Opinion: Sadies: Why are we STILL enforcing old gender roles?


The original Sadie Hawkins comic by Al Capp. Graphic by: Sophia Denzler

Sophia Denzler

What does VHS think about the outdated tradition of Sadie Hawkins?

Part of the traditional school dances (Homecoming, Prom, etc), there is also the Sadie Hawkin’s dance. The difference about Sadie’s is that girls invite the boys, contrary to Homecoming and Prom. Sadie’s usually takes place in the springtime and is typically informal. The very concept is outdated and its origin has a certainly sexist undertone.

Sadie Hawkins is named after a comic strip character (deemed “undesirable”) who was allowed to physically chase bachelors around for one day of the year. If she caught one, they were obligated to marry her. Thus, the Sadie Hawkins dance was born, in the very old time of 1937. The original intention of “empowering” women to ask a man on a date is very old and tiresome. While there may have been good intentions at creating a more progressive dance, in this day and age, we simply do not need this dance, where girls are “allowed” to ask guys out on this out-of-the-ordinary day.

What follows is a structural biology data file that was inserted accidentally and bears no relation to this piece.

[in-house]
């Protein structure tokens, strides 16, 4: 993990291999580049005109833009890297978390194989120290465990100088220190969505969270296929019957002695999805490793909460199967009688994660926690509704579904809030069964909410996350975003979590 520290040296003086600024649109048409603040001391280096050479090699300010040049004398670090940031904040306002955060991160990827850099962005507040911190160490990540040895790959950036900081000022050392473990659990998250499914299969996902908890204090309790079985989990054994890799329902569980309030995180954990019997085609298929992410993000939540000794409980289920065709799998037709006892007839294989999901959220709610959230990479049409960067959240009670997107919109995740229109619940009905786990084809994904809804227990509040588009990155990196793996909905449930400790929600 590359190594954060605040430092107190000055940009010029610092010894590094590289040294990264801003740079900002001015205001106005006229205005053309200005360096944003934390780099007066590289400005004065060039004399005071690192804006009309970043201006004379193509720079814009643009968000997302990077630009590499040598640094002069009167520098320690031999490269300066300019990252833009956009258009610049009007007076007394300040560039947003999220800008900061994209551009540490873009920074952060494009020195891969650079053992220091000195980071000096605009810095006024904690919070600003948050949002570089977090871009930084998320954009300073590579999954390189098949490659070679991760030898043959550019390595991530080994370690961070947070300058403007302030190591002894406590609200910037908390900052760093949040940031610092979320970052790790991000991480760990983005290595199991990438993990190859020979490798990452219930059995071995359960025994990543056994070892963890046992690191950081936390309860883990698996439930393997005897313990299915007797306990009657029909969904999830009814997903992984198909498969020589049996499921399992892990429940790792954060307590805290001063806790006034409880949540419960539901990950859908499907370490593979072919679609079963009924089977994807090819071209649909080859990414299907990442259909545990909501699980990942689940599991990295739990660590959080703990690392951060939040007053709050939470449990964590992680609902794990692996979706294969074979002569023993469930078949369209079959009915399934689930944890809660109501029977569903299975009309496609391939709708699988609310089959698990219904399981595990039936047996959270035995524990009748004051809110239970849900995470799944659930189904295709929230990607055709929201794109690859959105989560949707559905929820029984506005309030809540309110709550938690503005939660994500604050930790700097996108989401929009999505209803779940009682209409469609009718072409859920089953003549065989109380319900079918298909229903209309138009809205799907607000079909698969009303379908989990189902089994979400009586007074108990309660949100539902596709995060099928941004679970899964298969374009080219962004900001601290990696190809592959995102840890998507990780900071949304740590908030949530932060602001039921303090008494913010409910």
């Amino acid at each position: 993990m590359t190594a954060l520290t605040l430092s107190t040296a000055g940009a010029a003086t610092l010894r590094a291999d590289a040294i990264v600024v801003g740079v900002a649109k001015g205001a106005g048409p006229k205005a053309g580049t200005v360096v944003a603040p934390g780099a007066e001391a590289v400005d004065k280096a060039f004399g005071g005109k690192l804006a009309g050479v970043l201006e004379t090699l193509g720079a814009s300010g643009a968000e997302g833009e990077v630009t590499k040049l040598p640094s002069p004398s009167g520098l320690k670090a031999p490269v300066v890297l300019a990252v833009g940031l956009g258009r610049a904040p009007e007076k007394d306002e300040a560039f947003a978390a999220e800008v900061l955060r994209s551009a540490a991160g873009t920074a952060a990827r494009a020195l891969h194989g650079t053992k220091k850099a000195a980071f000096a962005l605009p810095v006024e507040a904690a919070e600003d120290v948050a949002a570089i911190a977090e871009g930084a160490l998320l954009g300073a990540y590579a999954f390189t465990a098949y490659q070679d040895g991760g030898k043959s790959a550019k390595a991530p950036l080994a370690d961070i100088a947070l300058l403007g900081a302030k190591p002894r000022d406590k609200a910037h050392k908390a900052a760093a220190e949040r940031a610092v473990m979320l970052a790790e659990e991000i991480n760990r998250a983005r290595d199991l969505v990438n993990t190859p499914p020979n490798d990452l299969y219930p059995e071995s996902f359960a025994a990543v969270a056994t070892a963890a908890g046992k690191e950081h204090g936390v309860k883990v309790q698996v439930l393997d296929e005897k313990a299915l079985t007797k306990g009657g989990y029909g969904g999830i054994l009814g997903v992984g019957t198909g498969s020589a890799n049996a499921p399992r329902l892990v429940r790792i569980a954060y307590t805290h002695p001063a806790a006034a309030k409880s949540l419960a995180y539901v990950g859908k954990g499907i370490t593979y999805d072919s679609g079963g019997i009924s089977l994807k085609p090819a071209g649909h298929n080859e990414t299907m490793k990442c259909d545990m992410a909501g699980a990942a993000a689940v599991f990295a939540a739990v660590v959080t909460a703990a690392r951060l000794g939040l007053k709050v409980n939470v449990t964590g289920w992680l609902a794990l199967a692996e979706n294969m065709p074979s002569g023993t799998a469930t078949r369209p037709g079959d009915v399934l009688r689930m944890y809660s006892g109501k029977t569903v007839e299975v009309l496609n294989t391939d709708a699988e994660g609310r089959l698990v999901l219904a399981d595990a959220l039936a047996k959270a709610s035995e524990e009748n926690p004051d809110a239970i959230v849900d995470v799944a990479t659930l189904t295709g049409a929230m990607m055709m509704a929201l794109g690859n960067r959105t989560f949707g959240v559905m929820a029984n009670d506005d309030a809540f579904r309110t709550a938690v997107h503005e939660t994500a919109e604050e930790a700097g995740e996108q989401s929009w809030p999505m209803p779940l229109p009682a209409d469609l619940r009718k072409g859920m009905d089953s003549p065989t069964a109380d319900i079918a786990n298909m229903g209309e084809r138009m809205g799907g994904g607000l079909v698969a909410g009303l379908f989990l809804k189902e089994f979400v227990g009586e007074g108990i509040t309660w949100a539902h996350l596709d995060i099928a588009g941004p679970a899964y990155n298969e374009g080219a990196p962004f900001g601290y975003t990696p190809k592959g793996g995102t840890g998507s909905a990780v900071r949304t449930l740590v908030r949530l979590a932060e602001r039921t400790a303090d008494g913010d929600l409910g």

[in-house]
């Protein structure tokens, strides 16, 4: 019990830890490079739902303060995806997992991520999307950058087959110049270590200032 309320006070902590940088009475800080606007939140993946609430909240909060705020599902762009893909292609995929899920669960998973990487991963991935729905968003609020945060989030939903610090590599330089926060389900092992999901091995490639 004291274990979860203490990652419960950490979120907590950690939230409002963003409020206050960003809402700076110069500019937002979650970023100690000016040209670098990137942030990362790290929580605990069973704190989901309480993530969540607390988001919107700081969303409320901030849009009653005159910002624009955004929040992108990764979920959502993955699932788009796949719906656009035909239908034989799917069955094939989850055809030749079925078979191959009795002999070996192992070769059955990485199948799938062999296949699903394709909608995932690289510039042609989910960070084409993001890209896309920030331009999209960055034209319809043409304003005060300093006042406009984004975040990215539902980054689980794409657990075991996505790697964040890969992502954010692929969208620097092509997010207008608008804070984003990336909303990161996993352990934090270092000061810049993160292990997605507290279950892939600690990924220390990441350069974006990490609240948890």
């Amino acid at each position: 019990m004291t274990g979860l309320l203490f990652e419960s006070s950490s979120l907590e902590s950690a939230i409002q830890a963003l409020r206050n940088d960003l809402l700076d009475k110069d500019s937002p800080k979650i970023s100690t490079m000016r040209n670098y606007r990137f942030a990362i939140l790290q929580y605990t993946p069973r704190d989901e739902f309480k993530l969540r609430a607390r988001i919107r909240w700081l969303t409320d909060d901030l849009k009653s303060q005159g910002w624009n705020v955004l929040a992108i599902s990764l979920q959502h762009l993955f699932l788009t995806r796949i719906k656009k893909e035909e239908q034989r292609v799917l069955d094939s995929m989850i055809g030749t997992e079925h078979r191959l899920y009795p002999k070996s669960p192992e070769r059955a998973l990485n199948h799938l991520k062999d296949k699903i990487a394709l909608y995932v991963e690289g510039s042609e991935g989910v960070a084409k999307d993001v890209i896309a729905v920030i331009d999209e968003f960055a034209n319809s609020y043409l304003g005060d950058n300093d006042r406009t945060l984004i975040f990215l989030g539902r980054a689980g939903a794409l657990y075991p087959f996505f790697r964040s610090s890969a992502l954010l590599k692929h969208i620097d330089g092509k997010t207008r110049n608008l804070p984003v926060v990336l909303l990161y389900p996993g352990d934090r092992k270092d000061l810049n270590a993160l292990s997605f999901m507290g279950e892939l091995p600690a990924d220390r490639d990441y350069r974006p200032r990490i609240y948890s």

The Sadie Hawkins tradition is still very present in high schools in America, without changing the name, the reminder will be there. Graphic by: Sophia Denzler

Sophomore and current ASB frosh-soph president Emily Sehati said, “I think the tradition of having a Sadie Hawkin’s dance is a really great tradition we have at VHS. While I don’t think it’s as relevant as it was years ago, having the dance itself is, I think, personally, it is a big part of the ‘high school experience,’ especially at VHS. The gender norms (personally) aren’t enacted significantly within the dance, at least for me.” On the topic of the name itself, Sehati said, “Calling the dance ‘Sadie’s’ was actually something we had to reconsider, yet based off of the poll that ASB posted, VHS seemed to lean towards calling it Sadie’s.”

Also part of ASB, freshman Bailey Burman said, “As an underclassman, I’m not too familiar with the tradition of Sadie’s at VHS and I know the origin of Sadie’s has some issues, but that is something my committee is taking into consideration as we plan the dance.”

While I don’t think the message of the dance is relevant today, I don’t think we should get rid of it altogether. Sadie’s is typically the most casual of the school dances and can have a cool and fun spring theme, but giving it a more current name could take the focus off of the old tradition and help us get past it.